Osaka is a huge city with lots of little suburbs, I've been there a few times but not to live. There is a large difference in both demeanor and language (dialect) between Osaka/Kansai area and Tokyo/Kanto area. Realize that if you're trying to learn Japanese you want to learn standard Japanese first so studying in Osaka is fine but if you mix with the locals a lot you'll pick up mostly Kansaiben (the same is true in Kyoto and Kobe) which will not necessarily be useful to you on an academic level. Osaka has a large nightlife located mostly in an area called "Minami" as well as an American city which is very popular though I've never been there. Osaka will be the largest, busiest, and most varied culturally of the three cities you're looking into.

            Kyoto will be the more traditional and prettiest of the cities. It's touristy for sure, but I know people who have really enjoyed living and studying there. It's the smallest of the three cities you are considering, has many temples, street festivals, etc.

            Keep in mind that all three of these cities are within easy commuting distance so even if you pick one, you can often go visit the other 2.

            Comment


            • #7
              Originally posted by xHime View Post
              Osaka has a large nightlife located mostly in an area called "Minami" as well as an American city which is very popular though I've never been there. Osaka will be the largest, busiest, and most varied culturally of the three cities you're looking into.
              You are referring to America Mura which is a small part of Shinsaibashi. lots of live-house pubs and clubs and hip-hop clothing retailers there

              Kyoto will be the more traditional and prettiest of the cities. It's touristy for sure, but I know people who have really enjoyed living and studying there. It's the smallest of the three cities you are considering, has many temples, street festivals, etc.
              Kyoto is nice but foreigners there tend to be a bit snooty and stand-offish. If you can put up with that its OK.

              Lots of foreigners in Kobe too and Osaka has a pretty wild music and club scene.

              Kyoto and Kobe are within thirty minutes train ride of Osaka. Nara is also nice but very sleepy. Has a 1300 year old history.

              Usually language school students study up to 20 hours a week full time or minimum 4 hours a day. Some may offer more but thats what I'm told. It's pretty hard to take in more than 4 hours of language study at one sitting anyway.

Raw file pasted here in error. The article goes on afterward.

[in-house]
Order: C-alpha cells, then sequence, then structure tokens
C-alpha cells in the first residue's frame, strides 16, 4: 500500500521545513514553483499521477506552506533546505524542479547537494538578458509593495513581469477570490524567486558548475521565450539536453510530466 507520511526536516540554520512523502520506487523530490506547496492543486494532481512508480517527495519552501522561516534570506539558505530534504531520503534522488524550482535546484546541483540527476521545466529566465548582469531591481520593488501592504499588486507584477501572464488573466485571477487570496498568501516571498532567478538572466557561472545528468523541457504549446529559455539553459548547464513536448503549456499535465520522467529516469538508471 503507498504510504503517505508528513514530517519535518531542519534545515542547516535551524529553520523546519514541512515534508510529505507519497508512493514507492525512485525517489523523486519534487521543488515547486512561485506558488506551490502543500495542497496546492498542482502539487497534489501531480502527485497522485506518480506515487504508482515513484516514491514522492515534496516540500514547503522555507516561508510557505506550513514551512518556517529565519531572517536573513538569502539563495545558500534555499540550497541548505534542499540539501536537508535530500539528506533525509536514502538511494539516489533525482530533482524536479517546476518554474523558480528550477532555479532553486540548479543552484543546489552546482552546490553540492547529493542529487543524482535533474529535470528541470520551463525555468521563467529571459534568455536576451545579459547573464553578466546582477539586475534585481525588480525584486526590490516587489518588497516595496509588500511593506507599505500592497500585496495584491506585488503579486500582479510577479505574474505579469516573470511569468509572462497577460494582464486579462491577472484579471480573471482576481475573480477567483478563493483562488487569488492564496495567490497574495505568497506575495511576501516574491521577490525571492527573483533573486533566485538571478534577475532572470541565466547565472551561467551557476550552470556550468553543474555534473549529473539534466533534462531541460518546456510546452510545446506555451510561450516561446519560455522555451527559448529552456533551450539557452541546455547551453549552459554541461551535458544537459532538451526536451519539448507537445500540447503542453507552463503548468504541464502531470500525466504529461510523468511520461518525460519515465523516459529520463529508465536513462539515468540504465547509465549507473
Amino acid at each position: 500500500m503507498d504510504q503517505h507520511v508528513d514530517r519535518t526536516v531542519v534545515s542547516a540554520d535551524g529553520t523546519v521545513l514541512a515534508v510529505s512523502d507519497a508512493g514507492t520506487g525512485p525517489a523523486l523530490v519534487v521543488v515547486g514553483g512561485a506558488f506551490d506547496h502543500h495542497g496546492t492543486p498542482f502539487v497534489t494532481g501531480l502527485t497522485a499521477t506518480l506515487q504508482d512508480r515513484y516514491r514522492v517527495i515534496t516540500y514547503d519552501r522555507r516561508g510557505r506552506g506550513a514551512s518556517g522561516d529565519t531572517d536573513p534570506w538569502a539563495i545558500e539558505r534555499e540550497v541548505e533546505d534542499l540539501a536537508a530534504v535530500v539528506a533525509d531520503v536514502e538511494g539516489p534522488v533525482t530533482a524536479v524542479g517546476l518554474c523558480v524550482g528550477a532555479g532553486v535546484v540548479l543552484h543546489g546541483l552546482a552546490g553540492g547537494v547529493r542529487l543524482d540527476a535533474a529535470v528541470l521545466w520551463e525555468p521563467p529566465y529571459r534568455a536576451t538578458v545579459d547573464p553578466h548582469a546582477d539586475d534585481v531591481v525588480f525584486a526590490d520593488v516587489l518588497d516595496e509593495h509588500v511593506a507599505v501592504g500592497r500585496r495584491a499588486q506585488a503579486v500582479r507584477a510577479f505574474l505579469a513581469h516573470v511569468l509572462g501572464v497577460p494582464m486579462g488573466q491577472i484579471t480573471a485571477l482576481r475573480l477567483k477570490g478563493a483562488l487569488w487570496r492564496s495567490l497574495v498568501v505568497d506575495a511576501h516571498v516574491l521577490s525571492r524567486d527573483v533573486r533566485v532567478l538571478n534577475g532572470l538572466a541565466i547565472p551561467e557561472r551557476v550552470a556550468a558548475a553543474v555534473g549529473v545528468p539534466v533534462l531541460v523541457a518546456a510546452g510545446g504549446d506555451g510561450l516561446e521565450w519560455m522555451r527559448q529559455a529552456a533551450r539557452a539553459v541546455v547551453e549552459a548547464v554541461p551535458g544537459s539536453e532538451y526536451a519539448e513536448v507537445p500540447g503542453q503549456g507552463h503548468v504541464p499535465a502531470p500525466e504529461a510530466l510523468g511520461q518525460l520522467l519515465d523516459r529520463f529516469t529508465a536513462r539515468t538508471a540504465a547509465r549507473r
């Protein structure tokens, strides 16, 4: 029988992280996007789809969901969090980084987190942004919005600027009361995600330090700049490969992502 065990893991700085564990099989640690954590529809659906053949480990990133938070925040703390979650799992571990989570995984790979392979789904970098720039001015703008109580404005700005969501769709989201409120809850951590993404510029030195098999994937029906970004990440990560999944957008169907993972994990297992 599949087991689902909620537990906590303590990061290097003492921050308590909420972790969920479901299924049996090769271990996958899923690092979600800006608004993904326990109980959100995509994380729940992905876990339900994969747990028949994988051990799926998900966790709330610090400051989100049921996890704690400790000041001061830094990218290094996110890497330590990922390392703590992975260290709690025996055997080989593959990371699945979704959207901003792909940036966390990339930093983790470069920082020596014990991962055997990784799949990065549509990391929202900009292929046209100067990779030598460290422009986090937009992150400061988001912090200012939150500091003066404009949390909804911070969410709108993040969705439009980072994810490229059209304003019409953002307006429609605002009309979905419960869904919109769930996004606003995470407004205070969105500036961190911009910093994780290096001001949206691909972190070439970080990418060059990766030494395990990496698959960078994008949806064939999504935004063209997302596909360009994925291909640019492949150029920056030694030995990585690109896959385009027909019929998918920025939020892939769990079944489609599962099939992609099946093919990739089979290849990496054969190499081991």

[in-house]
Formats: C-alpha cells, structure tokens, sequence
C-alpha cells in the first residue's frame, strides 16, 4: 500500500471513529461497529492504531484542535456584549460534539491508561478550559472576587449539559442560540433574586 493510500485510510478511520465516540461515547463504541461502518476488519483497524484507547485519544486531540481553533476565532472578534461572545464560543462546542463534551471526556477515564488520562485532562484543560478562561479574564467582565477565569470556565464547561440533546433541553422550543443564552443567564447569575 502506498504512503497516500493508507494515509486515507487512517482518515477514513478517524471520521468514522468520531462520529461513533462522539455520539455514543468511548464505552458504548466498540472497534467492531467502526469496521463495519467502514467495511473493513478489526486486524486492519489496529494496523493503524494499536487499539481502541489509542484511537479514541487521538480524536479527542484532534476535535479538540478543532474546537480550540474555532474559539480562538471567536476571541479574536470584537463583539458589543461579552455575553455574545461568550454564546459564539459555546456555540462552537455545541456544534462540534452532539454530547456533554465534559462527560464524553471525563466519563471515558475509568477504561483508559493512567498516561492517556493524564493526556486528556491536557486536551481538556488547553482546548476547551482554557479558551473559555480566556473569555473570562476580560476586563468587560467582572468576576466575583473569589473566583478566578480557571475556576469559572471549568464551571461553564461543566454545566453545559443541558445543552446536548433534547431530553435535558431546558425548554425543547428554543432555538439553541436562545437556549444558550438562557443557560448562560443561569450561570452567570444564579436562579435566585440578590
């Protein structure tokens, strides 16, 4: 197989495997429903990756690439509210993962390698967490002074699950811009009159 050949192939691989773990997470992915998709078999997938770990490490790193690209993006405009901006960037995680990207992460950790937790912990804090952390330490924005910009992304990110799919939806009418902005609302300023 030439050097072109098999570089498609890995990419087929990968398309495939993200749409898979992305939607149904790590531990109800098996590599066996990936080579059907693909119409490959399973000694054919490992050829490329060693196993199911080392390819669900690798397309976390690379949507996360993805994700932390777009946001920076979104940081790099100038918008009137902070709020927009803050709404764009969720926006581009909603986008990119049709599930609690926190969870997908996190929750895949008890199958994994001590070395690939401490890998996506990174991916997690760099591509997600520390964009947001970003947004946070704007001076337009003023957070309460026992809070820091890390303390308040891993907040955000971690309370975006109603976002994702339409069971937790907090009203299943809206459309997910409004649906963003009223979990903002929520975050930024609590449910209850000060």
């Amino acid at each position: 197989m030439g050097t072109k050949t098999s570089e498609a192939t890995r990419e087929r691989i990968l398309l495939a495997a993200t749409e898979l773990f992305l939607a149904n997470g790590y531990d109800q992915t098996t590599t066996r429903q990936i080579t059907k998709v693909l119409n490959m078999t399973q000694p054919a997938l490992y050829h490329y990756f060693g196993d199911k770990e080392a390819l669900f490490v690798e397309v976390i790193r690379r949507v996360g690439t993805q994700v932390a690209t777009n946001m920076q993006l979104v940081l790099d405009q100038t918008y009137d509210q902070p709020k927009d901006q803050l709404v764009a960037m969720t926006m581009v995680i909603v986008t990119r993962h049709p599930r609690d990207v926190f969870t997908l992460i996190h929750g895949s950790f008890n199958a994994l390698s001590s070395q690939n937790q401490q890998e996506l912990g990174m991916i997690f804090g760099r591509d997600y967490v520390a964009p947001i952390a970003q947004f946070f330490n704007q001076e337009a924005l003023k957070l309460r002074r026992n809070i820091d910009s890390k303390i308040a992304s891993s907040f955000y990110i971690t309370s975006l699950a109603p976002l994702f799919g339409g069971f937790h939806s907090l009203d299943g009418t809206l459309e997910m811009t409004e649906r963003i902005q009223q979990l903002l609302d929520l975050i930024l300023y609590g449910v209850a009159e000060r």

Last edited by KansaiBen; 2011-12-30, 09:08 AM.

              Comment


              • #8
                Originally posted by kurogane View Post
                NO!!!!!!!!!!! Japan not make okay melting pot, like. LOLzzzzzzz. Also is many, but always in one. This is what is Japan.





                At any rate, you should seriously consider learning English properly before taking on a difficult exotic language.

                This is true story!
                I'm well aware the use of the word so in the opening of my sentence and it was not capitalize. Sue me, my fingers type fast and I get careless in an casual environment such as this one. I forget to capitalize one country on an internet forum and someone throws a big fit claiming I need to work on learning proper English. Big whoop, its an internet forum of course I'm gonna use slang and be careless and be casual. Kurogane please think before throwing stones at glass houses. Your sentence was not perfect either.
                Last edited by Nolivas; 2012-01-01, 09:37 AM. Reason: proper gramar

                Comment


                • #9
                  Originally posted by xHime View Post
                  Um, I am not saying that Japan is a melting pot. I am saying that your experience living in Japan will vary based on where you live (like any other country in the world....) and that if you want suggestions on where to study and where to get the best experience to suit your needs, you'd need to tell us more about what you'd like to experience. Even living in two large cities like Osaka and Tokyo would be very different (just like New York City and Los Angeles are different..) and of course smaller cities, or smaller islands like Hokkaido, Fukuoka, Okinawa, etc....all have their own flavors (and dialects, for that matter) as well.
                  Sorry I totally misunderstand, and was being sarcastic. I meant no harm, I should of put a jk or something. But anyhow thanks for your input man. It was a real big help. Thanks, and your right when you put it that way (difference of New york and Los Angeles, and other major Metropolitan cities.). Believe me I don't act this way when I'm in another country, only in my writing to other native english speakers do I come off as sarcastic.


                  Originally posted by xHime View Post
                  I was just trying to help you. But you have a serious attitude issue that you might want to work on before coming to Japan if you want to have a positive experience at all.
                  Last edited by Nolivas; 2012-01-01, 09:40 AM.

                  Comment


                  • #10